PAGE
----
Leadership Greater Nashua

LGN Class of 2023-24: High Tech / Media & Communications Day By Mike Ferris and Adam Pouliot

By January 8, 2024No Comments

Adam Pouliot

Nashua Fire

Mike Ferris

Edward Jones

Leadership of Greater Nashua 2024 had another amazing day together!  Our time in January was spent diving into the world of High Tech, Media and Communications; something we all use or come across in our daily lives which makes it even more interesting.  The day began with Tim Bishop, Director of Legislative Affairs, with BAE Systems.  Everyone is familiar with BAE in Nashua but something I learned and was not aware of is that Nashua is BAE’s Global Headquarters!  As a New Hampshire resident, it’s special such a large company and 16,000 employees also call New Hampshire “home”.  It’s well-known they have a global footprint with locations in 30 different states but something else I learned is that 95% of the work done here locally is electrical/technology based which means we have a lot of wicked smart people in our zip code.

Similar to everyone in LGN 2024, BAE’s main objective is to help people.  I especially liked their motto, “We serve, supply and protect those who protect us”.  85% of their contacts are with the Government so they are truly focused on helping the people that protect us.  Tim shared with us that BAE received the first award for onshoring chips (semiconductor and phone chips).  This is a very big deal for BAE and for our country that we can begin to source something this important domestically.  BAE is genuinely doing some great things for not only our community but for the country as well.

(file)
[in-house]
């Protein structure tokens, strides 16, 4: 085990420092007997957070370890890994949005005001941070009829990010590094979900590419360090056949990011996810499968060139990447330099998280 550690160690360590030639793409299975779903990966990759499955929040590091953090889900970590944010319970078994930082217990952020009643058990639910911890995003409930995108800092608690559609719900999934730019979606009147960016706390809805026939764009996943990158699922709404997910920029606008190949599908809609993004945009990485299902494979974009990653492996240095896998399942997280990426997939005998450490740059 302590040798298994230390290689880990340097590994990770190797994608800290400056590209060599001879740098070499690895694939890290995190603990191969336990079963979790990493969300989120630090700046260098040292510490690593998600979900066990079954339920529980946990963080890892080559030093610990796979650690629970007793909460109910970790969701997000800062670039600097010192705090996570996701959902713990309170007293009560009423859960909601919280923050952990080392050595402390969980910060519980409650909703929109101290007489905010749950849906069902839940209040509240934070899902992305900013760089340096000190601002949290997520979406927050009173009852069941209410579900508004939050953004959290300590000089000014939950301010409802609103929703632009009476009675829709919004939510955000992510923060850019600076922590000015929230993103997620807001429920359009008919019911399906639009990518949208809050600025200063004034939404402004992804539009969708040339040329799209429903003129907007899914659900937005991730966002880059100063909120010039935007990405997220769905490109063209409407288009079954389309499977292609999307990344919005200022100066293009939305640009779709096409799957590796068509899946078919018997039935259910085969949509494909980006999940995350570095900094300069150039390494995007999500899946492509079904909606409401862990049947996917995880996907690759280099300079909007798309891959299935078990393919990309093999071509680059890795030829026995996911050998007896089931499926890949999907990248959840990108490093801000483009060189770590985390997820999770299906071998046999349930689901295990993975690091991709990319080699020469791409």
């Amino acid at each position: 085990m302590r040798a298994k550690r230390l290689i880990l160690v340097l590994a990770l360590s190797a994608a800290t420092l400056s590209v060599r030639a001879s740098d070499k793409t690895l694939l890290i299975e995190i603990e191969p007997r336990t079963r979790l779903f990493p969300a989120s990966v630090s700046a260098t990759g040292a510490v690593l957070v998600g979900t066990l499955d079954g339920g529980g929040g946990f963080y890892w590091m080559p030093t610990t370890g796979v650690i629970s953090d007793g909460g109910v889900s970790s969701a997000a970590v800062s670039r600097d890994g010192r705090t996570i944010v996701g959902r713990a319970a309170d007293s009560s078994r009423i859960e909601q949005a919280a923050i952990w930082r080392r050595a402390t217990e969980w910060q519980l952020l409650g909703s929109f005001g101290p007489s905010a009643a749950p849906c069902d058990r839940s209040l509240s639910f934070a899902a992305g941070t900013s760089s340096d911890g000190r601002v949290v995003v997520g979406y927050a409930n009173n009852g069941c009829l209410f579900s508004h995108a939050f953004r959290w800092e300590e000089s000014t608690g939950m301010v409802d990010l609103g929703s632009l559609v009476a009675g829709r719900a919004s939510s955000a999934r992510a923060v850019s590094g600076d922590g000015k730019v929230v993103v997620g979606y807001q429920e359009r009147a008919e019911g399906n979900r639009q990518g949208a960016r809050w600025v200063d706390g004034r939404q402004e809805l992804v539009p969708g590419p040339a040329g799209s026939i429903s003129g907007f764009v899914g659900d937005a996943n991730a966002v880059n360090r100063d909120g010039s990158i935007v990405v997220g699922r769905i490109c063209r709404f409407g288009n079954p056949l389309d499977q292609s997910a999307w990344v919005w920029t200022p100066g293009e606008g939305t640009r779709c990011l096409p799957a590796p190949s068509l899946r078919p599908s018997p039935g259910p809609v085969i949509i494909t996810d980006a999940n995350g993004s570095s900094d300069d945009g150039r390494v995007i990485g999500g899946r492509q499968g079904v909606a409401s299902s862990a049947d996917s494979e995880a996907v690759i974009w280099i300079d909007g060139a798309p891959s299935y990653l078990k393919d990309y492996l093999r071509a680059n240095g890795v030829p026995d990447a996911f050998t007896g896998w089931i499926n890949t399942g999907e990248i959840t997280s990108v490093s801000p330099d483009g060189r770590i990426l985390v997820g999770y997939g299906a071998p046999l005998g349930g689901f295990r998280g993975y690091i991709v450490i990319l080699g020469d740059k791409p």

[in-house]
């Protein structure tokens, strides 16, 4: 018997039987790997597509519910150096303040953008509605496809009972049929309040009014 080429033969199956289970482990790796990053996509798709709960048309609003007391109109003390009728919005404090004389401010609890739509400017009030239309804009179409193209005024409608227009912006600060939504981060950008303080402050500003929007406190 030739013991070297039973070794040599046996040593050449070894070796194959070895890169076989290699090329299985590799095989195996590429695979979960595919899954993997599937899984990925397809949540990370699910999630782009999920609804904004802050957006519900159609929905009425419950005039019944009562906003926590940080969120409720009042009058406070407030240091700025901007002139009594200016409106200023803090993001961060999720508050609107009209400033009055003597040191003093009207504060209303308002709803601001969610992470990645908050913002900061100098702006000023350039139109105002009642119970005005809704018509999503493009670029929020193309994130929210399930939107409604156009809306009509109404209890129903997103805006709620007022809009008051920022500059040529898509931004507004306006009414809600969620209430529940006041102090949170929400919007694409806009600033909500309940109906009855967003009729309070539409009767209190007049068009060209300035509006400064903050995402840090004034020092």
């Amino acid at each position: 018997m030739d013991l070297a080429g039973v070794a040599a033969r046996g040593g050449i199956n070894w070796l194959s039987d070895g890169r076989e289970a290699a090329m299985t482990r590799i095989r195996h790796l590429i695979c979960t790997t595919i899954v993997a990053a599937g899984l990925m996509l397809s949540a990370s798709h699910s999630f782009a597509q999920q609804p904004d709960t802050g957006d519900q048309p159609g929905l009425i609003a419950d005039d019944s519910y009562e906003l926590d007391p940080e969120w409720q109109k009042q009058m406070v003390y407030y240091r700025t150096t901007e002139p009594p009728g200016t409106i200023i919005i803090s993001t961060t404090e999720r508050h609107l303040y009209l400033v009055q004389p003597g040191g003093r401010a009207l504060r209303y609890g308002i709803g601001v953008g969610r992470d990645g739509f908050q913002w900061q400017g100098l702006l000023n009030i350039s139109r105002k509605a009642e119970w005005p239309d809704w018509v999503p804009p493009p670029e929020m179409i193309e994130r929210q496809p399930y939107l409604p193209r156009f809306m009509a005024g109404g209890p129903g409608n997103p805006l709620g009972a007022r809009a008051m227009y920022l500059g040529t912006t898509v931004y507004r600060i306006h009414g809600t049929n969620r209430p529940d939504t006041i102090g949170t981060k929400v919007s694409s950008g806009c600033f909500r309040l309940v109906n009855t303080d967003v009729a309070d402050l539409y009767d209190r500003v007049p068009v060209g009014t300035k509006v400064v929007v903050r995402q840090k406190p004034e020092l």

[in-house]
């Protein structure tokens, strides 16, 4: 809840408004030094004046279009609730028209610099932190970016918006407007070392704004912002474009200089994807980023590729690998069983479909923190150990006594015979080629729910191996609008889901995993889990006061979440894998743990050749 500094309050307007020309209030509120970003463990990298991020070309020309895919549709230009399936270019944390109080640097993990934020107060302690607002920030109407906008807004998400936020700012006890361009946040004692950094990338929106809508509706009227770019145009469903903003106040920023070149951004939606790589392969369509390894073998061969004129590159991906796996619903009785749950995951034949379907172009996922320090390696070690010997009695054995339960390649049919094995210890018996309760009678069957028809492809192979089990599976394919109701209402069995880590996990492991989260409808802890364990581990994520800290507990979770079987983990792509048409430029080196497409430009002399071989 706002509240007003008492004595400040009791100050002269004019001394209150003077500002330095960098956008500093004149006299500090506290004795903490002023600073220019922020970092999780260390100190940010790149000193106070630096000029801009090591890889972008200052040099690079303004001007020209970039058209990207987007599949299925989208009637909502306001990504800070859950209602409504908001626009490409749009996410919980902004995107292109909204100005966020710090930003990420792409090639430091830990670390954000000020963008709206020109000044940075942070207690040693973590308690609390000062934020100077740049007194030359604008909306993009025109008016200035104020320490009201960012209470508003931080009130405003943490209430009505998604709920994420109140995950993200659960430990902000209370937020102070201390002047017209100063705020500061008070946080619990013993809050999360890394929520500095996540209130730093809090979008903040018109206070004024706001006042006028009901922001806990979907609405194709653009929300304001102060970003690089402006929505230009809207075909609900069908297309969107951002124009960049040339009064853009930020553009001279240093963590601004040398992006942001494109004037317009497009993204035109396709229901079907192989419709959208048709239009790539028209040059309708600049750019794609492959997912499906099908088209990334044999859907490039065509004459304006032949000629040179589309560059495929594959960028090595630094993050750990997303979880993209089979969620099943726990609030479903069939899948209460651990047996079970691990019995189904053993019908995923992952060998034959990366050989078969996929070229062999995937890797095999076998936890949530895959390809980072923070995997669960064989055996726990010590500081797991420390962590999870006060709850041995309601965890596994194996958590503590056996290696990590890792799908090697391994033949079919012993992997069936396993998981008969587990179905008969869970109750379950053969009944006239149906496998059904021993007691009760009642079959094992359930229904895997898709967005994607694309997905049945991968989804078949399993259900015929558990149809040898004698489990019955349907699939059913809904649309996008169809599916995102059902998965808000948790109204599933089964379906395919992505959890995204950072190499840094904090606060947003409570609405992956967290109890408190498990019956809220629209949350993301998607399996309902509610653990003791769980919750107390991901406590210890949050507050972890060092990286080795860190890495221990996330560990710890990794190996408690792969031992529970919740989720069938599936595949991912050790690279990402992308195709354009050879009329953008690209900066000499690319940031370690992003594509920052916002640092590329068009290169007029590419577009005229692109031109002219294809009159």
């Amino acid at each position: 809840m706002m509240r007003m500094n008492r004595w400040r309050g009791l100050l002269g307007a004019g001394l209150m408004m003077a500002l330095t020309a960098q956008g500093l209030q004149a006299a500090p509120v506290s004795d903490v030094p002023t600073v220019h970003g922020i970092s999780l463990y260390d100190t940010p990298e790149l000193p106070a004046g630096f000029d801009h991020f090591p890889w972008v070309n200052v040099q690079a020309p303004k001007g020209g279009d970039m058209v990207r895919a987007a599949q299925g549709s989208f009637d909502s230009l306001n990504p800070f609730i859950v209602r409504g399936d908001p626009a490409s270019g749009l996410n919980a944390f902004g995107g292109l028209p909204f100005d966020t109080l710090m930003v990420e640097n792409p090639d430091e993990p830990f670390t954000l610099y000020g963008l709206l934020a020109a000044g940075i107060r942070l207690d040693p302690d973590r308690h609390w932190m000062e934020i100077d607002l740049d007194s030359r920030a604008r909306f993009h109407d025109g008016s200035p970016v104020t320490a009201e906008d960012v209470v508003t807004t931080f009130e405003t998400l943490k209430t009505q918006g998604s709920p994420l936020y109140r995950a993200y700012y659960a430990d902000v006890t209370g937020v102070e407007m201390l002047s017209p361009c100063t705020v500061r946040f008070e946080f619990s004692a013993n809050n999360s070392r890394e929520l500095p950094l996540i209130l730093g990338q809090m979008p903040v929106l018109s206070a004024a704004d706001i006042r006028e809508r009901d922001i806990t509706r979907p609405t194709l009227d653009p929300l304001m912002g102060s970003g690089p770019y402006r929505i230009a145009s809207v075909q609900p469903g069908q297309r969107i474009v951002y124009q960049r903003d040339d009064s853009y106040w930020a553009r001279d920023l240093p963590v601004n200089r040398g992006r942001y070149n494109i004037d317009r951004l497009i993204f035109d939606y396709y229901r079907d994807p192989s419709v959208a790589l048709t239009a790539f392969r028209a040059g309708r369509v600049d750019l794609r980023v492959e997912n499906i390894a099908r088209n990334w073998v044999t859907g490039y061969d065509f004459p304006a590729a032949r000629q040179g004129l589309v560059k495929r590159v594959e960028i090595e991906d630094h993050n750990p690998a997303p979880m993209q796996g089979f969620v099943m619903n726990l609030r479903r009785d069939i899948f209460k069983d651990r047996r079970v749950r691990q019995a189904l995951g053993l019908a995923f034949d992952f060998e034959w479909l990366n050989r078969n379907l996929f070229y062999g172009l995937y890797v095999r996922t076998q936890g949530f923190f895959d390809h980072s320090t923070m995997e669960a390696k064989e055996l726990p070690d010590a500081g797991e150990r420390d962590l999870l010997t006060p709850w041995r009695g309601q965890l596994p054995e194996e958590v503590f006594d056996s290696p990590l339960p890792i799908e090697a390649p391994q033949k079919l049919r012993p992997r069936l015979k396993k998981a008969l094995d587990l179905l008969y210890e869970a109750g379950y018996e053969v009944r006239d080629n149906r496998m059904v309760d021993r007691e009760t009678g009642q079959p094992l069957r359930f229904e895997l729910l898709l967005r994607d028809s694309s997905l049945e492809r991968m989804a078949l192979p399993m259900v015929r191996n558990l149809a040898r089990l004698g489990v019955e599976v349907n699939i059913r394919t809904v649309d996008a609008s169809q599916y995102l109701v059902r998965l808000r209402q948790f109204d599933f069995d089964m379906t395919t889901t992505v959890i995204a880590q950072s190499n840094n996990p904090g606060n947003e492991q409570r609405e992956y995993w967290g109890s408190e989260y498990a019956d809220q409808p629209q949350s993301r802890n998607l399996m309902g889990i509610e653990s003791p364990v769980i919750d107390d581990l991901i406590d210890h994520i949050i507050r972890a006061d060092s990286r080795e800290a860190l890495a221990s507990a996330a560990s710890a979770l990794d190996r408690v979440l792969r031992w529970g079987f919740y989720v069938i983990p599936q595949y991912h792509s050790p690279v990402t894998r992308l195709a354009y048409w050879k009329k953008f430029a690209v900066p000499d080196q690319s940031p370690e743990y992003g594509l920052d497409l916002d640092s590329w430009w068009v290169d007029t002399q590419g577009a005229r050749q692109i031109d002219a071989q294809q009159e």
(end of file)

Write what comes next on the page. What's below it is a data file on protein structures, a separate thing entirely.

Our next speakers were Eric Carlson and Roy Swonger from Oracle.  Oracle has been part of Nashua for a long time but their history was intriguing.  The name Oracle itself was derived from an NSA code word meaning “database”.  Oracle acquired DEC back in 1993 for a whopping $110 million which was a lot more money back then than it is today.  That said, they made that money back in revenue over the next 18 months.  That may be the deal of the century!  Eric and Roy were great storytellers.  They used a great line that I thought was worth sharing about DEC, (and you can put companies like Kodak and Blockbuster in this same category) “A company gets successful by changing the world and fails thinking the world won’t change.”  This illustrates the importance and willingness to adapt in order to thrive.

Oracle is everywhere and in almost everything we do with 0% consumer presence.  What does that mean?  Their database is known for two things; Spatial/Graph Technologies and Cloud Computing.  The next time anyone pulls out their phone and Googles “Pizza Near Me” to find a local pie shop you can thank Oracle for working hard for you behind the scenes.  The Cloud Computing component is also special.  Cloud Computing is similar to getting electricity.  You get it from a utility (Eversource) instead of generating it yourself (which would be a nightmare if you ask me).  Each time you send something off to “the cloud” Oracle is also working hard for you behind the scenes.